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  • Jessica Harris

Streaks

Updated: Oct 2, 2018


A streak is something you do everyday without fail.

In today’s society, with the rise of technology, the concept of maintaining a streak for just about anything is compelling and addicting. For example, people may keep track of how often they read the bible on YouVersion, learn a new language on Duolingo, track calories on MyFitnessPal, check the news on TheSkimm, or send pics to friends on Snapchat. Nobody wants to break a streak!

The Snapchat Streak

I recently started using Snapchat and I am already sucked into the allure of a Snapchat Streak. A streak occurs when I ‘snap’ another ‘friend’ within a 24-hour period and I receive a snap back. Once this occurs a flame icon appears indicating that I am now on a streak (see my pic below). Sounds addicting, right? The longer I go without breaking the chain of communication the longer my streak is. To make my habit of communication easier the app conveniently tracks my days by putting a number next to the flame. For additional motivation, Snapchat rewards longer streaks with special emojis, such as the “100” emoji for streaks lasting 100 days, or a mountain emoji for an extremely long streak. It might be disappointing to lose a streak so the app even gives you an hourglass emoji next to a ‘friend’s’ name if the streak is about to end. I have tweens in my household and I work in a school with young adolescents. It is not uncommon to hear them bragging about the number of streaks they have going and the length of the streaks. Many of these kids invest an inordinate amount of time keeping streaks alive because they feel it is a way to show how committed they are to a relationship. They see a really long streak as a sense of pride or an accomplishment, and there is nothing more devastating than losing a streak you’ve put months of work into. For example, my aunt had a 320 day streak going with her daughter and I was with her the moment she realized they lost their streak. Even though I am a new Snapchat user, my heart broke for her. 320 days is a LONG TIME! She says snapping her daughter is a daily habit that is important to her because it is a special connection they have. Her immediate response was sadness and disappointment because she got busy and distracted from her daily habit/streak. Totally normal! But my aunt said that she has let it go and is simply starting over. She realized that the ultimate goal of keeping a streak with her daughter was maintaining a connection relatable to a teenager. She knows that the connection didn’t suddenly go away just because the streak disappeared, it was just a short lived ‘Pause’ button and now they are back at it!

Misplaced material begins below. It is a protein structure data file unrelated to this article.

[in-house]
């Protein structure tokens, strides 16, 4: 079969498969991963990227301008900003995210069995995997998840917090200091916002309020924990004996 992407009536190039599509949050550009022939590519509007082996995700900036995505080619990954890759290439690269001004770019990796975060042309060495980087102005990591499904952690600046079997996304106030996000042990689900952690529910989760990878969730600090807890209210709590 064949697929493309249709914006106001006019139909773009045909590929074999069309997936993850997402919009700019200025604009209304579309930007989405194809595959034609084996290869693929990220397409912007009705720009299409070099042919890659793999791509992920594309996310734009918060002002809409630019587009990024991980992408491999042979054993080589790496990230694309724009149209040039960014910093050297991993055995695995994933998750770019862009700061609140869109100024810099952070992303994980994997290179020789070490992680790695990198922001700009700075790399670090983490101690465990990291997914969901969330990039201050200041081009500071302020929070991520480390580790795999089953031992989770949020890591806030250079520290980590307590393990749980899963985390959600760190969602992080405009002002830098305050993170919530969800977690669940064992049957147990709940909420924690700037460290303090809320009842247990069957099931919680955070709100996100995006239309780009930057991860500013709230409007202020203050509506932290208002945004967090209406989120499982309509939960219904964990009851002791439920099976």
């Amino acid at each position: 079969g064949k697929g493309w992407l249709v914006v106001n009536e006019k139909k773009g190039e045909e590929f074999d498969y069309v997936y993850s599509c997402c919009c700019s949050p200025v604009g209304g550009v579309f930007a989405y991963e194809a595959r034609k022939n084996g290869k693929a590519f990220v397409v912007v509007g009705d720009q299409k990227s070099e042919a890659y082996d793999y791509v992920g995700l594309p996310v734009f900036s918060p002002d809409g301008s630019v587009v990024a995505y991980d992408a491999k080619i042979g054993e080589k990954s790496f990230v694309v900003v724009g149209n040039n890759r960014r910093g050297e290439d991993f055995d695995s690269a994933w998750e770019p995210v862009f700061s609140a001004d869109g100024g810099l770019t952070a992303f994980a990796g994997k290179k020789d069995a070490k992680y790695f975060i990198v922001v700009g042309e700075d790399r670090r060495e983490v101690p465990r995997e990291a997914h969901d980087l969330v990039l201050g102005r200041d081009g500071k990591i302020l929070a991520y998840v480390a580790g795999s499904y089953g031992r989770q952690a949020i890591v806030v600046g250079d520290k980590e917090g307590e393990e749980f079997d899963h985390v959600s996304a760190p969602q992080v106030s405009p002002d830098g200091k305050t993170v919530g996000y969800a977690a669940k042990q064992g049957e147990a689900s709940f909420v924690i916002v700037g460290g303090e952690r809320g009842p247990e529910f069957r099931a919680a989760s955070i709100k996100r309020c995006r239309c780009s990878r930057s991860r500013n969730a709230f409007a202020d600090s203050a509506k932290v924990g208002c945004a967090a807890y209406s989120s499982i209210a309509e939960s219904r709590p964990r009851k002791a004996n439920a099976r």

Don't Break The Chain!

The concept of keeping up a streak can be attributed to the famous Jerry Seinfeld. In an article from LifeHacker in 2007, Brad Issac, an amateur comedian, asked Jerry Seinfeld his secret on how to be a better comic and his answer was, “Don’t break the chain.” He explained how he uses a calendar system to pressure himself to write. He explained how he uses a big wall calendar that has a whole year on one page and hangs it on a prominent wall. He then uses a big red magic marker and puts a big red X over each day he completed his task of writing. He told Issac, “After a few days you’ll have a chain. Just keep at it and the chain will grow longer every day. You’ll like seeing that chain, especially when you get a few weeks under you belt. Your only job next is to not break the chain.”


picture of a calendar with red X's on it